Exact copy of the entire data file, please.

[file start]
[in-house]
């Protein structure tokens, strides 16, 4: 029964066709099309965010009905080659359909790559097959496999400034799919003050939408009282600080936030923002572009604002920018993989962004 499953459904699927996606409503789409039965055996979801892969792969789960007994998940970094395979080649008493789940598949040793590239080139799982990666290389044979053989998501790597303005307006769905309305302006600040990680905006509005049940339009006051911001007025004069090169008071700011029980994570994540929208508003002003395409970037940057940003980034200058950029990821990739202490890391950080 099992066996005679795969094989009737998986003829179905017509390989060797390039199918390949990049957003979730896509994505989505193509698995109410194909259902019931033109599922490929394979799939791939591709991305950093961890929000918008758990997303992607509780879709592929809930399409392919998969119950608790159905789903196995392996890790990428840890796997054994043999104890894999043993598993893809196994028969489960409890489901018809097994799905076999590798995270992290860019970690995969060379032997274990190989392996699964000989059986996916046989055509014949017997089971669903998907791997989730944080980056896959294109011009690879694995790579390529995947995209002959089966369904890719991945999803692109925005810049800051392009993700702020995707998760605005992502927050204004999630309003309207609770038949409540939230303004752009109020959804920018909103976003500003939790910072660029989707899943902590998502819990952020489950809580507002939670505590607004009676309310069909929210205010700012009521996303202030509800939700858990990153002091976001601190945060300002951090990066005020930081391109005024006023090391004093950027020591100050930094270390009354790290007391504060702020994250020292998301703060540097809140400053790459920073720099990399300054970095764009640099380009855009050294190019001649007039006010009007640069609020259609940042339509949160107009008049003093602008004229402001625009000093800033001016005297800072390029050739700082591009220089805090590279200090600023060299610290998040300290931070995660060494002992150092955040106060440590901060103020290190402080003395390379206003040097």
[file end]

[in-house]
């Protein structure tokens, strides 16, 4: 029964066709099309965010009905080659359909790559097959496999400034799919003050939408009282600080936030923002572009604002920018993989962004 499953459904699927996606409503789409039965055996979801892969792969789960007994998940970094395979080649008493789940598949040793590239080139799982990666290389044979053989998501790597303005307006769905309305302006600040990680905006509005049940339009006051911001007025004069090169008071700011029980994570994540929208508003002003395409970037940057940003980034200058950029990821990739202490890391950080 099992066996005679795969094989009737998986003829179905017509390989060797390039199918390949990049957003979730896509994505989505193509698995109410194909259902019931033109599922490929394979799939791939591709991305950093961890929000918008758990997303992607509780879709592929809930399409392919998969119950608790159905789903196995392996890790990428840890796997054994043999104890894999043993598993893809196994028969489960409890489901018809097994799905076999590798995270992290860019970690995969060379032997274990190989392996699964000989059986996916046989055509014949017997089971669903998907791997989730944080980056896959294109011009690879694995790579390529995947995209002959089966369904890719991945999803692109925005810049800051392009993700702020995707998760605005992502927050204004999630309003309207609770038949409540939230303004752009109020959804920018909103976003500003939790910072660029989707899943902590998502819990952020489950809580507002939670505590607004009676309310069909929210205010700012009521996303202030509800939700858990990153002091976001601190945060300002951090990066005020930081391109005024006023090391004093950027020591100050930094270390009354790290007391504060702020994250020292998301703060540097809140400053790459920073720099990399300054970095764009640099380009855009050294190019001649007039006010009007640069609020259609940042339509949160107009008049003093602008004229402001625009000093800033001016005297800072390029050739700082591009220089805090590279200090600023060299610290998040300290931070995660060494002992150092955040106060440590901060103020290190402080003395390379206003040097």